Malaysia precise geoid (MyGEOID)

Sep 2005 | Comments Off on Malaysia precise geoid (MyGEOID)

Fitted GEOID modelling

The existence of datum bias (differences between geoid and local mean sea level) will not gives satisfactory results if based on direct reduction formula (1). In order to overcome this problem, fitting the gravimetric geoid onto the local mean sea level (NGVD) will minimize the effect of datum biases.

GEOID modelling by surface fitting

The most common method in geoid modeling techniques is by fitting a surface on a reference points. In this fitted geoid modelling, the strategy is to fi t the gravimetric geoid for Peninsular Malaysia (WMG03A) to the geometric model or sometimes referred to as a “GPS-geoid” (Forsberg 1998).

NGPS = hGPS – Hlevelling (5)

However, in a local area, determined geoid model with surface fi tting just works in the coverage area of the reference points properly. The model doesn’t give reliable results for the extrapolation points. Researches shows that this method gives better results where the geoid have a regular trend and with well distributed and intensive reference points, and it is essential that both levelling and GPS height are as error-free as possible.

The fitting of the gravimetric geoid to GPS-geoid surface is in the grid form and involve modeling the differences:)


By adding the correction (corrector surface) to the original ravimetric geoid will fit the gravimetric models to the NGVD. The common fitting models is the 4-parameter Helmert model


Where, NGPS(i) and NGrav(i) are the geoidal height at point (i) obtained from gravimetric and GPS-geoid models respectively. a1 to a4 are the four unknown parameters, and are the latitude and longitude and R is the the residuals geoid error as describe in Heiskanen and Moritz, 1967.

The geoid undulations of interpolation points were determined according to Least Squares Collocation (LSC) method. Collocation is the most general form of the adjustment process which includes least squares adjustment, filtering and prediction (interpolation, extrapolation) steps with in a combined algorithm. In the process the covariance function must be determined for the residuals geoid errors as a function of distance s.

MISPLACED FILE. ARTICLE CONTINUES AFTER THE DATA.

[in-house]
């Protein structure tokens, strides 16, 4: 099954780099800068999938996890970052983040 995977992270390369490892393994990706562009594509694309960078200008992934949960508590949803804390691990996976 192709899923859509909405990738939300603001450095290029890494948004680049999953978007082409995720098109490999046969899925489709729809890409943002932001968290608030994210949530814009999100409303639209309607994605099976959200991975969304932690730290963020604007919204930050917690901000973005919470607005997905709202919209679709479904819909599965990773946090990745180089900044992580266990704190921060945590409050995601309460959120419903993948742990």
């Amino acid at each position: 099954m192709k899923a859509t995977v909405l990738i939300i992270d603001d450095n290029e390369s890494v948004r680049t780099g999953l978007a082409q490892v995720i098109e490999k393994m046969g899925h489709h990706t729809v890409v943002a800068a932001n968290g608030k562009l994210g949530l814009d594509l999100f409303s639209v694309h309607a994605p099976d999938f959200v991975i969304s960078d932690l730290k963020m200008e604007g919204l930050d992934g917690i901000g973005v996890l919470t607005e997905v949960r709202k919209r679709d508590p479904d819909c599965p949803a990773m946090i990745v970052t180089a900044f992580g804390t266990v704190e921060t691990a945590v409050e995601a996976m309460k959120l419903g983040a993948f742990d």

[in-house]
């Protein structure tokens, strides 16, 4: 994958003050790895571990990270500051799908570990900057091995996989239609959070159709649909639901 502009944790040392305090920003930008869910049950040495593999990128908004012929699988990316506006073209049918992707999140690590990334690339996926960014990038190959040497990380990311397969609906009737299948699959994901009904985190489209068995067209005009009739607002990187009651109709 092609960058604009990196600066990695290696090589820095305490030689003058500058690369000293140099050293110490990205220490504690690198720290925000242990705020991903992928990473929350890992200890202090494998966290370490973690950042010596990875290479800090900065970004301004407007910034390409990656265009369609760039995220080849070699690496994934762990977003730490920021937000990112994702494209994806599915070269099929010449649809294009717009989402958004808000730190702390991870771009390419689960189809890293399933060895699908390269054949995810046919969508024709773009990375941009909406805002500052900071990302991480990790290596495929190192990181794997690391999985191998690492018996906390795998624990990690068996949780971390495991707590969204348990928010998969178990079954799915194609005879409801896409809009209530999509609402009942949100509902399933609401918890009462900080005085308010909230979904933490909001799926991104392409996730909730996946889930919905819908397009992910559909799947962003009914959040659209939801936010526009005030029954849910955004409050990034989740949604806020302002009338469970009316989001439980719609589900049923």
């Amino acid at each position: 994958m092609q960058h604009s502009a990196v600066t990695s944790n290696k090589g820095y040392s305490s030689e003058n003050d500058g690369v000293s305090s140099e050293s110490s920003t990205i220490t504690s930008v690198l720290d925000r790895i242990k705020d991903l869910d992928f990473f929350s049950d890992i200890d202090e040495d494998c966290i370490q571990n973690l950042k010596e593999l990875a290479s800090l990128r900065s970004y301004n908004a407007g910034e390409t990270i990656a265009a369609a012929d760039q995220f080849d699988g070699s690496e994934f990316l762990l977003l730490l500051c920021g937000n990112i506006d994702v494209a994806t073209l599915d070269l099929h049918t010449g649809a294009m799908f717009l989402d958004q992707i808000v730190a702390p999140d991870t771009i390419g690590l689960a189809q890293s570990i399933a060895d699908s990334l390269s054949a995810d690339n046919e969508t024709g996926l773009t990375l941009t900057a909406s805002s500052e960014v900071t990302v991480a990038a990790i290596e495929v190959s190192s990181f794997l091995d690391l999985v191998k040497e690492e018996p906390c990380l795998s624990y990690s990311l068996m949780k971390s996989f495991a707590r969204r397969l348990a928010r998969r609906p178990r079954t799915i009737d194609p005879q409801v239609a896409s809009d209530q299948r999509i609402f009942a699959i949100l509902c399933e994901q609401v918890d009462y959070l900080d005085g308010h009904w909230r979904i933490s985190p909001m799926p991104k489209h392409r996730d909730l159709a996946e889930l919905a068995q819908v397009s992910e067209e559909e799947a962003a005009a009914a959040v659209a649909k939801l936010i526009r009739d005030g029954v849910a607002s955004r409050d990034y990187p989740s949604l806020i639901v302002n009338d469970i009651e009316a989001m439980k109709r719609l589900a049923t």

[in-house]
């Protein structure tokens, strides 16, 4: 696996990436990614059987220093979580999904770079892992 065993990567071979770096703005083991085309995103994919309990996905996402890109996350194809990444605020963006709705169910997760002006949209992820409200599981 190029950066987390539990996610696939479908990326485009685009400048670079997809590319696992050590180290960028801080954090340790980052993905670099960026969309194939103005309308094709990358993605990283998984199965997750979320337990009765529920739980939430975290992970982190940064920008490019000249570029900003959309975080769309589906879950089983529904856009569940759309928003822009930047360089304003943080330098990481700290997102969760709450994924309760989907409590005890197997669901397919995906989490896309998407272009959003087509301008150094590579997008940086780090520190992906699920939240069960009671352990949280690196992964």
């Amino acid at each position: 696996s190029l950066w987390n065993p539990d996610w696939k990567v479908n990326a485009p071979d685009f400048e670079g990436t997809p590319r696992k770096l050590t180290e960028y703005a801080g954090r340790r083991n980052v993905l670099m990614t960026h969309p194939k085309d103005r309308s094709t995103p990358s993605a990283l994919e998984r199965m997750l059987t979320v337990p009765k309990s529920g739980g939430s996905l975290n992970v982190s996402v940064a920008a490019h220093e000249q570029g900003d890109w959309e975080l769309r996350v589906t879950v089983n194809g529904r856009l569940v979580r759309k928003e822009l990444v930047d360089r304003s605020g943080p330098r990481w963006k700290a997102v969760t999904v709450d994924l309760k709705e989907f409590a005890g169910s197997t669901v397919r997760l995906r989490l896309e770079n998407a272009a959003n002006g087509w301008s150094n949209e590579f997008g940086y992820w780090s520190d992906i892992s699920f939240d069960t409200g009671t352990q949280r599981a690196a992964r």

In the Gravsoft software package the covariance model of a second order Markov model is used (Forsberg 1998).

Where, a is the quantity need to be specifi ed by the user and the C0 automatically adapted by the data, and the prediction model is:


GPS data acquisition, processing and adjustment

Data acquisition

GPS observation on Benchmark project was carried out by DSMM in 2003 and 2004. GPS Observation period for the data sets are between 4 – 9 hours, with the observations divided into three separate network for Peninsular, Sabah and Sarawak. A total of 53 stations have been observed in Peninsular and 133 stations in Sabah and Sarawak. The station breakdowns are tabulated in Table 2, and stations distribution for Peninsular and Sabah and Sarawak as in Figure 7 and 8 respectively.


GPS data procesing and adjustment

Bernese GPS Post Processing Software Version 4.2 has been used to process the whole GPS campaign data for Peninsular and Sabah, and Trimble’s Geomatic Offi ce (TGO) Version 1.61 was used for GPS data from Sarawak. The standard processing strategy as employed by DSMM were used with the following parameters for Bernese 4.2:
• Independent Baseline
• IGS Final/Rapid Orbit
• Baseline Wise Solution
• QIF Strategy for Ambiguity Resolution
• 30/60 minutes – Troposphere Estimation.

The output from the data processing is the stations coordinates with it respective covariances and the resolved baseline ambiguity is at the level between 60 – 90 %.

The GPS network adjustment was carry out using Geolab adjustment software from Microsearch Corparation for the three independent GPS networks of Peninsular, Sabah and Sarawak. The adjustment of the networks is based on the new Geocentric Datum for Malaysia 2000 (GDM2000) and the standard error modeling and scaling have been adopted. The statistics of the adjustment results are as in Table 3.


Levelling network

The vertical control in Peninsular Malaysia, Sabah and Sarawak was constructed separately. The new height datum for Peninsular Malaysia was determined in 1994 based on the mean sea level (MSL) value from the tide gauge in Port Klang after more than 10 years of observation (1984-1993). The height was transferred from Port Klang using precise levelling to a Height Monument in Kuala Lumpur by 3 different precise levelling routes.

In Sarawak, there are six vertical datums known as Pulau Lakei Datum, Original Datum, Bintulu Datum, Merapok Datum, Limbang Datum and Sabah Datum. Pulau Lakei Datum and Original Datum are based on MSL 1955 and MSL 1935 respectively. Meanwhile, Bintulu Datum and Merapok Datum are based on triangulation station network heights which are connected to Pulau Lakei Datum and Original Datum. Limbang Datum is referred to a year of tidal observation at Limbang Jetty and Sabah Datum refers to one month tidal observation at Sipitang in 1949. As for Sabah, beginning 1997, all levelling network that has been run by DSMM refers to MSL in Kota Kinabalu based on 10 years of tidal observation (1987-1997).

The leveling network in Sabah and Sarawak has recently unified by adopting the MSL value from Kota Kinabalu Tide Stations.



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